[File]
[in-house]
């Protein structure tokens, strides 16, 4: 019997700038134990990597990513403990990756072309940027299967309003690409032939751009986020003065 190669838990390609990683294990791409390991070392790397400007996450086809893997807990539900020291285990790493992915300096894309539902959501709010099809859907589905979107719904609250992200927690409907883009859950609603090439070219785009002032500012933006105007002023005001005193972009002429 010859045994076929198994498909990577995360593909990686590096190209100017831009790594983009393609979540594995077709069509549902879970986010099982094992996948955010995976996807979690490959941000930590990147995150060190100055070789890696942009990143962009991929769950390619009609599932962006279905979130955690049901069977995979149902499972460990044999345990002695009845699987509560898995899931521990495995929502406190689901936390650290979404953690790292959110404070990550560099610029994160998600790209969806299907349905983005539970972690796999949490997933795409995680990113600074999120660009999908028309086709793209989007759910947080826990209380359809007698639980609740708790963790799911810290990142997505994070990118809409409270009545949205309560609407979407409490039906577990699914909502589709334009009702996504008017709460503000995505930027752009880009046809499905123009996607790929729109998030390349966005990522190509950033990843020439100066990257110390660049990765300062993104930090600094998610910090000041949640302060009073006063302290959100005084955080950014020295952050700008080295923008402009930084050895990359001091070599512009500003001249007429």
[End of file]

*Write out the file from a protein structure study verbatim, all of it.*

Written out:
[in-house]
């Protein structure tokens, strides 16, 4: 019997700038134990990597990513403990990756072309940027299967309003690409032939751009986020003065 190669838990390609990683294990791409390991070392790397400007996450086809893997807990539900020291285990790493992915300096894309539902959501709010099809859907589905979107719904609250992200927690409907883009859950609603090439070219785009002032500012933006105007002023005001005193972009002429 010859045994076929198994498909990577995360593909990686590096190209100017831009790594983009393609979540594995077709069509549902879970986010099982094992996948955010995976996807979690490959941000930590990147995150060190100055070789890696942009990143962009991929769950390619009609599932962006279905979130955690049901069977995979149902499972460990044999345990002695009845699987509560898995899931521990495995929502406190689901936390650290979404953690790292959110404070990550560099610029994160998600790209969806299907349905983005539970972690796999949490997933795409995680990113600074999120660009999908028309086709793209989007759910947080826990209380359809007698639980609740708790963790799911810290990142997505994070990118809409409270009545949205309560609407979407409490039906577990699914909502589709334009009702996504008017709460503000995505930027752009880009046809499905123009996607790929729109998030390349966005990522190509950033990843020439100066990257110390660049990765300062993104930090600094998610910090000041949640302060009073006063302290959100005084955080950014020295952050700008080295923008402009930084050895990359001091070599512009500003001249007429």